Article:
AD: I have really mixed feelings about that question. I think litigation is really important but not in isolation of a wider strategy to strengthen the power of informal worker organisations. So I think that litigation can be really effective where legislation is not being implemented. We need to hold public authorities accountable.

But overall, if you look at legislation around the world, informal workers are not covered. They are completely excluded. They exist outside the legal framework. Our focus has to be on getting the rights and interests of informal workers recognised in the law. There are too many vested interests for us to be able to win this only through litigation. It is going to require building the representation and organisation of workers themselves, so they can campaign on their own behalf for improved rights.

 

RS: Finally, how can the ILAW Network, made up worker-side lawyers from across the world, support ITF affiliates and contacts organise and represent workers in the informal transport sector? Do you see a role that this Network can play?

AD: You have a really excellent network, and it has a really important role to play. Supporting the capacity building of unions to negotiate with their bargaining counterparts, on both very specific issues and also on the bigger transition to formalisation, is very important. This was a very important outcome of the ILO technical meeting on the future of work in urban transport last year. This must include capacity building for governments and employers to effectively engage in an inclusive transition.

We also need information sharing and education on ILO R204 and ideas on how the recommendation should be implemented in the context of urban transport. From a union perspective, that would really help us develop strong proposals when there is an opportunity to negotiate such guidelines with governments and employers.

Occupational safety and health (OSH) is likely to be recognised as a fundamental right this year by the ILO. What will that mean for informal transport workers? Will this improve their healthy and safety? So we need support to understand the specific issues related to OSH as a fundamental right for informal transport workers.

Lastly, as I mentioned before, we need to build the campaigning capacity of transport unions to lobby for laws that protect their rights and interests.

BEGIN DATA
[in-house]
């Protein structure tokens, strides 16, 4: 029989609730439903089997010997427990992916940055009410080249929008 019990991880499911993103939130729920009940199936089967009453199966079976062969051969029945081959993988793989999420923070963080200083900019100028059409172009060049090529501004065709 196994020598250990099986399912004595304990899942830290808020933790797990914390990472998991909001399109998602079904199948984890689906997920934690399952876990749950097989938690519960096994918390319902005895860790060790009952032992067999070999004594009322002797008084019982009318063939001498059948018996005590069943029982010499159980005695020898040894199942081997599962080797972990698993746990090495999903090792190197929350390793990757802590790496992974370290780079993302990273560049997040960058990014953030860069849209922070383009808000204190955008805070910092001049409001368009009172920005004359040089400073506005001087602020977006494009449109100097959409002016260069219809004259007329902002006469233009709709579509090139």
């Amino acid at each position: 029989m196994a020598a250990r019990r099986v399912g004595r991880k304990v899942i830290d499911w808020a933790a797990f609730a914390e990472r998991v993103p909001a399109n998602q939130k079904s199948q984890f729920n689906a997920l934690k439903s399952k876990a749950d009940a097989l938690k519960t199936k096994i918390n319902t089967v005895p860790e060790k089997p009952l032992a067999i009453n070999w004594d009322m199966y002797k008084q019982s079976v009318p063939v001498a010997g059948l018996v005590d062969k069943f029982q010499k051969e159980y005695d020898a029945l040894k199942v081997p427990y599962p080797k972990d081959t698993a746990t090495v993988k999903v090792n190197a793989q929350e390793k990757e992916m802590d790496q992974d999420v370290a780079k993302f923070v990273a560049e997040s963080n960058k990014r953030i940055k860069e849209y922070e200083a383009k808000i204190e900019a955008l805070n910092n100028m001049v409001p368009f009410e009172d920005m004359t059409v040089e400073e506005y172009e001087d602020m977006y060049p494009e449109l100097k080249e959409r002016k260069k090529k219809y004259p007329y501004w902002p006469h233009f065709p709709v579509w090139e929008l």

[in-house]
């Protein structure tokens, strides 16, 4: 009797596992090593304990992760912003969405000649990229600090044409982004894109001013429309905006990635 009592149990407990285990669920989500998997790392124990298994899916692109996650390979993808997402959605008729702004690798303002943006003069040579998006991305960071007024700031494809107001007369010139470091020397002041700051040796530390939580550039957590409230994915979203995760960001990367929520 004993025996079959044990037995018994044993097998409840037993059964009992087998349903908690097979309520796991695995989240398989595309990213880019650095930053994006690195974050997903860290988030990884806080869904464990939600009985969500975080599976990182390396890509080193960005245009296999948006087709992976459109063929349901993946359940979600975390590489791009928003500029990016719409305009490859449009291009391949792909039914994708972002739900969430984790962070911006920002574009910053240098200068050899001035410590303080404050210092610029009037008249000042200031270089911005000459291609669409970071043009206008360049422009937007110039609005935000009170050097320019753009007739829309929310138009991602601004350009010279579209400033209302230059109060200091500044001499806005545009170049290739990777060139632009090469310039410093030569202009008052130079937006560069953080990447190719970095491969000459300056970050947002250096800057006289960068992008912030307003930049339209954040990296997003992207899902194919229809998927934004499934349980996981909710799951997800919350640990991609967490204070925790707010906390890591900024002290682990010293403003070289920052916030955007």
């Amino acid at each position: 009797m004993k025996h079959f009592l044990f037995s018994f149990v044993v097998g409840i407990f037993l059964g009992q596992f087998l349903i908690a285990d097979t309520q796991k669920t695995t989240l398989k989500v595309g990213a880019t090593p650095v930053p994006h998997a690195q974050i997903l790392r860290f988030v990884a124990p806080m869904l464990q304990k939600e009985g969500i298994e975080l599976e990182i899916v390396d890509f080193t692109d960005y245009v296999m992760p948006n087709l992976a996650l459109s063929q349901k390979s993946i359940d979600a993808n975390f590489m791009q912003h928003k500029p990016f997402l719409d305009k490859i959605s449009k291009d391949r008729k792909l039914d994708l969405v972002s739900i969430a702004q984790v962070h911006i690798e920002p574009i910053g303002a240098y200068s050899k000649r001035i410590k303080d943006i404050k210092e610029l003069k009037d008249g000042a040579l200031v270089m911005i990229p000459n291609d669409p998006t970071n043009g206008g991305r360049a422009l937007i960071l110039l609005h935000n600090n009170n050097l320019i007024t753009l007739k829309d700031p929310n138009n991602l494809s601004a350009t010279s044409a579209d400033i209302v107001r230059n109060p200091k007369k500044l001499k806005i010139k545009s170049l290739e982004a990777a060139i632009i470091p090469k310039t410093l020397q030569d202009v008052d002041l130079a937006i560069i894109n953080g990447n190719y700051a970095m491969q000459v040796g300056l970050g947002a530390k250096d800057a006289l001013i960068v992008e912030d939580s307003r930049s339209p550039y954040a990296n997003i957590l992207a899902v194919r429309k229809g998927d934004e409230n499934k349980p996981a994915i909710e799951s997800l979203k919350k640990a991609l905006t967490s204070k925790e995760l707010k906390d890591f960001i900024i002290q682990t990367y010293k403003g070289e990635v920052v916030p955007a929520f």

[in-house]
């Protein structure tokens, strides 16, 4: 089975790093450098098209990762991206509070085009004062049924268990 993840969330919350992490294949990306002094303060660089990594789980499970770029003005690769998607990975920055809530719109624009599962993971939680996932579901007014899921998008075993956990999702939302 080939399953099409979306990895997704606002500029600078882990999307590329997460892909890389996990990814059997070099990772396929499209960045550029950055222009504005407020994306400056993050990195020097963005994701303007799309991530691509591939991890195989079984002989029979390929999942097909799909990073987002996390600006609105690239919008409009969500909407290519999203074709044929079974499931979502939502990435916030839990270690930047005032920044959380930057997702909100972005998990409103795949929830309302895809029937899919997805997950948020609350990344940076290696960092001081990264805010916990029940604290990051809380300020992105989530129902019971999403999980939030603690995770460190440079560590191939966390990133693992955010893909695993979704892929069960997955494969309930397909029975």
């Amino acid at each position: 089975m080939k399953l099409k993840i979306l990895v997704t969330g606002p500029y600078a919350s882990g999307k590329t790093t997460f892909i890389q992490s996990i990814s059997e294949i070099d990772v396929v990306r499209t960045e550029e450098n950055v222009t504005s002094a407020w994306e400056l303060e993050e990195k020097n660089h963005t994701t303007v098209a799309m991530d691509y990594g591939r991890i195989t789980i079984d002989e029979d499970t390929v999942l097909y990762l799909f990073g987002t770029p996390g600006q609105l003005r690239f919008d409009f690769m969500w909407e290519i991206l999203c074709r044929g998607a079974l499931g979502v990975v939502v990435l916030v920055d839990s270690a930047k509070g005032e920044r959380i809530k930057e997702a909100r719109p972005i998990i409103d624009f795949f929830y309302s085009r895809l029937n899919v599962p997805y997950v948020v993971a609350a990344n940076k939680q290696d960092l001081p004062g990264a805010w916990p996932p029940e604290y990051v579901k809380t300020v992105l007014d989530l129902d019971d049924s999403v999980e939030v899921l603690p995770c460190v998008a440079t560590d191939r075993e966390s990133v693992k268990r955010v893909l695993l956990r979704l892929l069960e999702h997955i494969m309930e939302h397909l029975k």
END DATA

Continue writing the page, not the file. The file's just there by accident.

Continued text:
RS: Thank you so much. It is a long list, but that is what we are here for, and we are more than happy to assist. Thank you for taking this time to be interviewed for the ILAW Network’s Global Labour Rights Reporter Journal. 

 

 

Alana Dave

Alana Dave, Urban Transport Director, International Transport Workers

Alana Dave leads the ITF’s global programme on public transport. The programme includes a number of strategic projects on labour impacts and issues in public transport. She is responsible for developing and promoting a trade union public transport policy to further decent work, social justice and gender equality. Alana represents the ITF in external relationships with transport stakeholders including UITP, C40 and Sustainable Mobility for All.

 

Ruwan Subasinghe

Ruwan Subasinghe, Legal Director, International Transport Workers and Advisory Board Member of the ILAW Network

Ruwan Subasinghe is Legal Director at the International Transport Workers’ Federation (ITF), a global trade union body representing over 18.5 million workers in 147 countries. He specialises in labour, human rights, and international law. Ruwan represents the ITF at external bodies, including the International Labour Organization (ILO) and the Organization for Economic Co-operation and Development (OECD). He is frequently called up as an expert on international labour standards and, among other things, guest lectures at the International Training Centre of the ILO. Ruwan sits on the Advisory Boards of the International Lawyers Assisting Workers (ILAW) Network and Cornell University’s New Conversations Project. He is also a Board member of the Ethical Trading Initiative (ETI). Prior to joining the ITF, Ruwan practised at an international law firm based in London. He holds a Bachelor of Laws Degree from the University of Durham and a Master’s Degree in Industrial Relations from the London School of Economics and Political Science